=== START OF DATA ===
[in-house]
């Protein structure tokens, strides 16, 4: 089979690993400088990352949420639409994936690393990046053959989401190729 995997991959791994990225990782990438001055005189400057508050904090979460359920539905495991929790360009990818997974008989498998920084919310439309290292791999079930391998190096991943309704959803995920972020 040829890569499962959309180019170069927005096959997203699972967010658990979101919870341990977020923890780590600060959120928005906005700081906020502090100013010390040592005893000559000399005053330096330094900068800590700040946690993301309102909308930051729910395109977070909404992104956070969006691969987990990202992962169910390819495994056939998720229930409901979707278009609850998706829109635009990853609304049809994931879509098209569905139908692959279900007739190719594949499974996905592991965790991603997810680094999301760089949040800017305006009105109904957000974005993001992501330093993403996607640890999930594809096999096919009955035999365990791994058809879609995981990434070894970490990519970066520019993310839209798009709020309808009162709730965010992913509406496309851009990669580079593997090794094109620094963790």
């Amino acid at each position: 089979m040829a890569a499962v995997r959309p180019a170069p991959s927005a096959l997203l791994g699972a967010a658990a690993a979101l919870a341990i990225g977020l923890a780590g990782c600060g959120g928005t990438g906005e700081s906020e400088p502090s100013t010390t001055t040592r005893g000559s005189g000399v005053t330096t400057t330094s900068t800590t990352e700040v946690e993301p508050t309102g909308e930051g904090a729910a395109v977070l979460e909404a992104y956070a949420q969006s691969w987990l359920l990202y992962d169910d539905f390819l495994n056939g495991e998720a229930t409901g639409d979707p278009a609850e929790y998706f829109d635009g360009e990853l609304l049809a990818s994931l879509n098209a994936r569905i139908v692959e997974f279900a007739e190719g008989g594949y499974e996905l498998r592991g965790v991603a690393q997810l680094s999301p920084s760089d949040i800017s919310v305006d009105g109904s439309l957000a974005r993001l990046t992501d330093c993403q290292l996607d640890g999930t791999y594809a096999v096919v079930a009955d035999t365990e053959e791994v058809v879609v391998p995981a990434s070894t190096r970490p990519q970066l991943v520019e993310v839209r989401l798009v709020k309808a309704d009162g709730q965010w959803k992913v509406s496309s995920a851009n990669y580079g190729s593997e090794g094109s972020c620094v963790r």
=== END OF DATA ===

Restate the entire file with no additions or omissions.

[in-house]
């Protein structure tokens, strides 16, 4: 089979690993400088990352949420639409994936690393990046053959989401190729 995997991959791994990225990782990438001055005189400057508050904090979460359920539905495991929790360009990818997974008989498998920084919310439309290292791999079930391998190096991943309704959803995920972020 040829890569499962959309180019170069927005096959997203699972967010658990979101919870341990977020923890780590600060959120928005906005700081906020502090100013010390040592005893000559000399005053330096330094900068800590700040946690993301309102909308930051729910395109977070909404992104956070969006691969987990990202992962169910390819495994056939998720229930409901979707278009609850998706829109635009990853609304049809994931879509098209569905139908692959279900007739190719594949499974996905592991965790991603997810680094999301760089949040800017305006009105109904957000974005993001992501330093993403996607640890999930594809096999096919009955035999365990791994058809879609995981990434070894970490990519970066520019993310839209798009709020309808009162709730965010992913509406496309851009990669580079593997090794094109620094963790």
């Amino acid at each position: 089979m040829a890569a499962v995997r959309p180019a170069p991959s927005a096959l997203l791994g699972a967010a658990a690993a979101l919870a341990i990225g977020l923890a780590g990782c600060g959120g928005t990438g906005e700081s906020e400088p502090s100013t010390t001055t040592r005893g000559s005189g000399v005053t330096t400057t330094s900068t800590t990352e700040v946690e993301p508050t309102g909308e930051g904090a729910a395109v977070l979460e909404a992104y956070a949420q969006s691969w987990l359920l990202y992962d169910d539905f390819l495994n056939g495991e998720a229930t409901g639409d979707p278009a609850e929790y998706f829109d635009g360009e990853l609304l049809a990818s994931l879509n098209a994936r569905i139908v692959e997974f279900a007739e190719g008989g594949y499974e996905l498998r592991g965790v991603a690393q997810l680094s999301p920084s760089d949040i800017s919310v305006d009105g109904s439309l957000a974005r993001l990046t992501d330093c993403q290292l996607d640890g999930t791999y594809a096999v096919v079930a009955d035999t365990e053959e791994v058809v879609v391998p995981a990434s070894t190096r970490p990519q970066l991943v520019e993310v839209r989401l798009v709020k309808a309704d009162g709730q965010w959803k992913v509406s496309s995920a851009n990669y580079g190729s593997e090794g094109s972020c620094v963790r």